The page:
Films and The Memory Gap

Years ago I sat down in a cinema to watch Mean Streets. I brought a woman who said she’d never seen it before, and I had that anxious feeling you get when you’ve told someone you have a particular fondness for a film, and they’ve agreed to jump in. Will it be too violent? Too macho? Too sad sack? Too melodramatic? In a sense, you are staking your character on its quality.

Minutes into the titles she leaned over and said, “Wait, this is the one about the woman with epilepsy, right?” Right! I’d never have described it that way, but that’s how Mean Streets resonated for her.

Watching some “new classics” all over again this month, it strikes me how different stories can be in our memories. In mine they’re apparently much more spare and concise than the actual films were.

Co-writer Jean-Pierre Bacri (right) kills it as the nouveau riche just starting to develop a sense of taste.

Co-writer Jean-Pierre Bacri (right) kills it as the nouveau riche just starting to develop a sense of taste.

For one, I saw the 2000 French drama The Taste of Others (script by Agnes Jaoui and Jean-Pierre Bacri) again. To me, it’s about a wealthy industrialist who gets a crush on his English tutor, an actress, which inspires an aesthetic awakening in him. It starts with the deliciously crass company owner Castella knowing nothing about art, and the actress’ artsy friends making fun of him. Then Castella goes on a spending spree, which causes a rift between the actress and her friends.

Well, what a surprise to see so much screen time devoted to Castella’s bodyguards. They discuss love and ethics and, of course, soccer. One of them, a former cop, falls for the hash-dealing barmaid at the restaurant the artists frequent. Meanwhile, Castella’s also trying to bankroll his wife’s floundering, and very tacky, interior design career. Someone else might have told you this is that sad film about the bodyguard-amateur flute player.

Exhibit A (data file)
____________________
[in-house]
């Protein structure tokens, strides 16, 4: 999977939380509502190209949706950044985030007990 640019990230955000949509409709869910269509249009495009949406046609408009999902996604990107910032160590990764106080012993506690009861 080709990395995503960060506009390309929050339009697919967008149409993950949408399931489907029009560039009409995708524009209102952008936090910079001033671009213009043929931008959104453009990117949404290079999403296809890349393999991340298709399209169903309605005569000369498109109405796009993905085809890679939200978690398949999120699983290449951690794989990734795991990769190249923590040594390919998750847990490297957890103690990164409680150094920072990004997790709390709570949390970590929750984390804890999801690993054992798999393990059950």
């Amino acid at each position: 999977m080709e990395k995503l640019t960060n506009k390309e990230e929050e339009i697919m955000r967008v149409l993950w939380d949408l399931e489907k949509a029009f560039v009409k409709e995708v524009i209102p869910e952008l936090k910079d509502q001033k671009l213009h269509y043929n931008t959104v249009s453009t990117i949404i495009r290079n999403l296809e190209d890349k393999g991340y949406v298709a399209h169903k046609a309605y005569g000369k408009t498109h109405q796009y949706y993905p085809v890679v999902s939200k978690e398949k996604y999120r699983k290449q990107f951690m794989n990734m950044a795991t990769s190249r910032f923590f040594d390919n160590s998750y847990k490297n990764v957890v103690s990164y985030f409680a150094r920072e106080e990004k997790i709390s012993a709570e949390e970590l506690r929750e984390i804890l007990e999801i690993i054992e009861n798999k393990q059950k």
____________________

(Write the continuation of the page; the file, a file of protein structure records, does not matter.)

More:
Secondly, getting excited for Leviathan,* I watched The Return (script by Andrey Zvyagintsev) again. The 2003 Russian film about the father who takes his two sons on a camping trip by boat, with some sketchy intentions, was quite different in my memory. I thought it was a super-tight thriller about a boy endangered by his father. I was surprised it took so long for the father to arrive, and the three of them to get to the boat at all. In fact, it’s a lot more about character: The younger son who scarcely remembers his father resists his authority from the get-go, while the older son identifies with dad more. It is about a stubborn child, whose intuition about his dad turns out to be absolutely prophetic.

As a rule we should mind this memory gap! It says lots about each of our own peculiar tastes. If a film moves us, we hold onto its memory, sure, but often as not we start ascribing qualities to it that we think great films ought to have: Because we like it, it therefore must have these things, because we like films that have these things. And reality doesn’t always cooperate, so we learn by going back and re-watching.

I’d previously thought I was a “plot smith,” or something like that. I cared about the mechanics and harmony of plot, about everything feeling like it’s in the right place, but character was of secondary importance. I could learn to like anyone for an hour and forty-five minutes, I figured. Well, maybe so, but the things that make plots stick to my heart are the characters, not to mention the secondary characters who provided the contrast I may have needed to fully appreciate that main character.

People fall for films with “just okay” scripts all the time – me probably less than most – but I may not be as impervious as I like to believe.

*And speaking of Leviathan, it’s been written about a lot. Suffice it to say, any time someone starts billing a film as a definitive comment on a nation’s situation, he’s probably doing that film a disservice. Its trailer made it seem more like the thriller I mis-remembered The Return as, and in reality it was even further away.

Comments

  1. I really enjoyed this post as it is something I have experienced, but haven’t ever heard anyone else mention. I have had similar experiences with films. Films are often not as tight, poetic and as visually compelling as I remember them. Perhaps that is what one should take to their own films. That clear memory of someone else’s film, that is in fact, highly edited, whether we realize it or not.

  2. Thanks, Tracy. Well put. That is the challenge. To make films that are as good as that idealized memory.

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